Direct instruction was in fact the main teaching method 60 years ago, when I was taught how to add fractions. This wasn’t long before the constructivist revolution began–and it was driven from above, with little thought to the consequences. James Callghan’s Ruskin College speech (just under 39 years ago) attests to the concern outside the profession. Now, I seriously doubt that one primary school teacher in ten knows how to add fractions.

        Admittedly, it’s a skill which has few immediate practical applications now that we’ve gone metric. Years can pass without my ever having to add fractions, but I can still add 2/3 + 3/8 and come up with the answer (1 1/24) without putting it on paper. However, it provides an essential grounding for algebra. So let’s look at a typical lesson where pupils are taught to add fractions with different denominators:

        First, the pupils must know their number bonds effortlessly and automatically, or we will forever be running into the cognitive load problem. The same applies to using conventional algorithms for addition, subtraction, multiplication and division. In previous lessons, pupils will have learned what fractions are. They will already have learned how to add fractions with the same denominator, and to simplify fractions; e.g., 1/4 + 1/4=2/4=1/2. The lesson will begin with a review–pupils, especially the slower ones, will be asked to solve a few similar questions. They will already have learned how to find the lowest common denominator. Here an interactive whiteboard gives the modern teacher a big advantage on the ones who taught me back in the stone age–it enables a much faster and more focused review.

        Next will come the main lesson, where pupils are shown how to convert fractions and add them. It will consist of a demonstration, followed by examples on the board where pupils are asked to supply the answers. Once the slowest pupils have demonstrated that they can solve the problems, they can be given more examples for practice. They will be given real-life problems to apply their new skills. And finally, they will be told what they will learn in the next lesson. They will already understand that learning fractions will help them master algebra.

        The main point here is that the pupils are active throughout the entire lesson, and they are learning things that they could not possibly discover on their own (there are Amazonian languages which have no number larger than 2). Maths is the universal language of civilisation–one does not ‘construct’ ones own answers to problems. The pupil may now be taught different methods of arriving at the answer, but traditional algorithms were the product of thousands of years of effort by the brightest mathematicians the world has produced. The methods now devised for ITT by educationalists are by comparison a joke, both from a pedagogic and mathematical perspective.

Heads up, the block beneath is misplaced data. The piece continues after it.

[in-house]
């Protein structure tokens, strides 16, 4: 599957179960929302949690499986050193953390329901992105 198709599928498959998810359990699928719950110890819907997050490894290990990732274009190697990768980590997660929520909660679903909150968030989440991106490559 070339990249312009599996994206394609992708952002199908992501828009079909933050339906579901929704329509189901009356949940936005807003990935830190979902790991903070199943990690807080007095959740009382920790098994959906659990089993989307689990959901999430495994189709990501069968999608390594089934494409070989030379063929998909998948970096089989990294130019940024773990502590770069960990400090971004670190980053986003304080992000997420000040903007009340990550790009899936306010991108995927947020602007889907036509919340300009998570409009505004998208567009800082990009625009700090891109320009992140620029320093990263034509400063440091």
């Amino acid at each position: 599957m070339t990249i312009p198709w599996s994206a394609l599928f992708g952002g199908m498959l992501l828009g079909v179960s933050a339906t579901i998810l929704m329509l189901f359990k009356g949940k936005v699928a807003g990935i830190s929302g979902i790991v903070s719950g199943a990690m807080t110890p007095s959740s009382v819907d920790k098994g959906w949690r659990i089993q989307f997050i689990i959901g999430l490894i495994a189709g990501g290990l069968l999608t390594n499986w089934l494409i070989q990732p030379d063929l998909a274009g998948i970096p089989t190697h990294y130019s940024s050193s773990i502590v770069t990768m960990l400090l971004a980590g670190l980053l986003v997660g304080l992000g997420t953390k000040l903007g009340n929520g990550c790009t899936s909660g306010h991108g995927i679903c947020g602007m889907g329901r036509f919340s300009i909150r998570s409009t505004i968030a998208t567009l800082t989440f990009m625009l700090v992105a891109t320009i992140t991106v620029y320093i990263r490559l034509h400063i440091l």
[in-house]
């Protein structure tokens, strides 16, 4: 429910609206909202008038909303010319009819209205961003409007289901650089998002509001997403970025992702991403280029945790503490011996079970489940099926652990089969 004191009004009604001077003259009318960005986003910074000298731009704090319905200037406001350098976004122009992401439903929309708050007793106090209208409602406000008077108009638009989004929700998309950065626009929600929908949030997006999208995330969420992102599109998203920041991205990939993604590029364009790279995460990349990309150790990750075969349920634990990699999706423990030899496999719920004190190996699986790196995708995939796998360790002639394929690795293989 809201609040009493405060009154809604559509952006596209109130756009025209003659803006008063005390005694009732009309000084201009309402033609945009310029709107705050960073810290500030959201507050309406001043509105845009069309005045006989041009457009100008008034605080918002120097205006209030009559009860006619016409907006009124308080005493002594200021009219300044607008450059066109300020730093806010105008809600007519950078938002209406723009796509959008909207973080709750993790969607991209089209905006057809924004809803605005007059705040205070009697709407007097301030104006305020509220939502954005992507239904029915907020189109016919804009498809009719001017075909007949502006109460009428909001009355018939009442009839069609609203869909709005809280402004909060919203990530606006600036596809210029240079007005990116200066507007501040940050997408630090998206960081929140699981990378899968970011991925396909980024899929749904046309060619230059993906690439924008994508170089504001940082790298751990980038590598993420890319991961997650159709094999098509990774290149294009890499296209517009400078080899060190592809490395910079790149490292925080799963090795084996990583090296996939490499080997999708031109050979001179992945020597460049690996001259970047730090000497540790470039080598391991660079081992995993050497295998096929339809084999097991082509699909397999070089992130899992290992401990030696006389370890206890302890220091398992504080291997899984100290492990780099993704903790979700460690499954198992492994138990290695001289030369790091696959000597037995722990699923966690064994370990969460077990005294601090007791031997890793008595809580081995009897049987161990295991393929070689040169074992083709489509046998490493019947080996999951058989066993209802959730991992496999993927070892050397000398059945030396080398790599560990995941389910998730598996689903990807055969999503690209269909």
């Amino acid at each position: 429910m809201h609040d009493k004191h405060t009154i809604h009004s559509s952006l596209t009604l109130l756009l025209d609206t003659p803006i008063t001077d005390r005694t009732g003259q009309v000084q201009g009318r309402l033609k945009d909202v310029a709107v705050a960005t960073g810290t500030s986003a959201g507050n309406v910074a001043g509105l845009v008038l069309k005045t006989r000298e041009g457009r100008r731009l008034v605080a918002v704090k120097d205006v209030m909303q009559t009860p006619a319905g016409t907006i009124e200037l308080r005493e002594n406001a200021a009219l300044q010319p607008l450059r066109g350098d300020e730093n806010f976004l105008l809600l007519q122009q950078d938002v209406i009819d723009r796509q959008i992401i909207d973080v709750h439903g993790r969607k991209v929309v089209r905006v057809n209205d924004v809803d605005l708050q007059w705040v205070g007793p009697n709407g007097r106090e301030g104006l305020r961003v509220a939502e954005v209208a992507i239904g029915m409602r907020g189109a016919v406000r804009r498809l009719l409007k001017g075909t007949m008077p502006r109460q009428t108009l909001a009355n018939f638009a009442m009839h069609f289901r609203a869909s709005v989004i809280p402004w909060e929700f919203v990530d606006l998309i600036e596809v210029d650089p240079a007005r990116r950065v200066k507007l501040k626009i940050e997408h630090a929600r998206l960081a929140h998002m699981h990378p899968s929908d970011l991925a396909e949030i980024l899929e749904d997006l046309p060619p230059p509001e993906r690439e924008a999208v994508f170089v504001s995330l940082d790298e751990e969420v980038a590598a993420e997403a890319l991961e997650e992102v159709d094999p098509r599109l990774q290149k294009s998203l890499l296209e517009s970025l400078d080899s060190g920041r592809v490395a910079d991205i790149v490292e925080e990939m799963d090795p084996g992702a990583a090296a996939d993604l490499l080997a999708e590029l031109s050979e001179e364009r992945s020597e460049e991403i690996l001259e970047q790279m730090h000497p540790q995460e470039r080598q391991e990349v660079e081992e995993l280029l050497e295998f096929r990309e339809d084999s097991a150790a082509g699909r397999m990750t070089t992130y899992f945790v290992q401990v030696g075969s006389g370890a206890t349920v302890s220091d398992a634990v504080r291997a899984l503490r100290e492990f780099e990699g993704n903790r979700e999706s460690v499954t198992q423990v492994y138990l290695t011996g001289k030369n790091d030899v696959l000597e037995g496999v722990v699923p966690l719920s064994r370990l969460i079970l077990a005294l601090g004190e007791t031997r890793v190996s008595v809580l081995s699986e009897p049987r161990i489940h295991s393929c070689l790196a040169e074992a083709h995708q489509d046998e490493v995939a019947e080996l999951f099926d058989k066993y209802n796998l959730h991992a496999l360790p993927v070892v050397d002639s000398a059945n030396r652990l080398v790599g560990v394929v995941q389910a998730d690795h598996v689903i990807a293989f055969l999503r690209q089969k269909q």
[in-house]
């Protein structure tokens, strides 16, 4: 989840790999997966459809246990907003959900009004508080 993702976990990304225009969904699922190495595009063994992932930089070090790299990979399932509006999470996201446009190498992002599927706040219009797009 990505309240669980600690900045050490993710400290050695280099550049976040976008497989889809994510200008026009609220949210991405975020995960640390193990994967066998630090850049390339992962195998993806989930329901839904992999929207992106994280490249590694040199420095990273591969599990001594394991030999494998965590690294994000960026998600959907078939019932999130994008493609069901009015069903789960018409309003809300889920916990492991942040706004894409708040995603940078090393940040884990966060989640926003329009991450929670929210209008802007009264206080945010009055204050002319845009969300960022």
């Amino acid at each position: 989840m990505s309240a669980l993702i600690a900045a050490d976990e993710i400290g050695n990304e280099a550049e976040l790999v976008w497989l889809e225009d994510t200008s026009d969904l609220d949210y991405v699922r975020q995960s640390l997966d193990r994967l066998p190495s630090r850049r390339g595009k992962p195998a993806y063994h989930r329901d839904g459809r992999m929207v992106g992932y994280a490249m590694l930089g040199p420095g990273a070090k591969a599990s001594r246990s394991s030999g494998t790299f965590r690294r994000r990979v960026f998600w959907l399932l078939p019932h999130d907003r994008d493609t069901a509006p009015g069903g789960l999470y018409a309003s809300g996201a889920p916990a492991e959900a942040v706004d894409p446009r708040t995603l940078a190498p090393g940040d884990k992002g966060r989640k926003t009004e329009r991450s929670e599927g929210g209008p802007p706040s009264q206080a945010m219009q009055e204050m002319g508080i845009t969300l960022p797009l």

You may argue that many pupils struggled with the old maths. No doubt a few did–classes were very large, and some teachers believed that the devil took the hindmost. But when I first arrived in England in 1971, I was amazed at the speed with which common labourers could chalk on the dartboard. Fifteen years later, after Lady Plowden’s report reflected the new orthodoxy, pubs had to have electronic dartboards to attract the younger generation.


        • Tom, I’m not sure of your point. The model ‘direct instruction’ lesson you describe closely resembles primary maths teaching methods widely used over the last 10 years (minus differentiated worksheets I guess). What are these ‘methods now devised for ITT’ that you find to be a joke?


          • Nic–You can’t be serious. Last year we tested dozens of Yr 6 pupils in Greater Manchester, and none of them had a clue about fractions. A few of them attempted to use conventional vertical algorithms, and a few of them even did so successfully. Every report I’ve seen indicates that pupils are still encouraged to use different strategies for calculation. I can’t believe you don’t know what I’m talking about.


      • “If they did there would not be any debate because all the direct instruction that was the main approach 40 years ago would have worked so well no-one would have bothered trying other methods.”

        Thing is, what was being done 40 years ago DID work.

        What it didn’t do was the sort of social engineering those who push the Progressive agenda value above actually learning things that are useful.

        Progressive methods simply don’t work as well a direct instruction and that’s why the Progressives have worked so hard over the decades to redefine “success” away from academic achievement and towards things such as “engagement” and “well being” which cannot be objectively measured.

        “The sterile debate of whether or not knowledge is important gets nowhere.”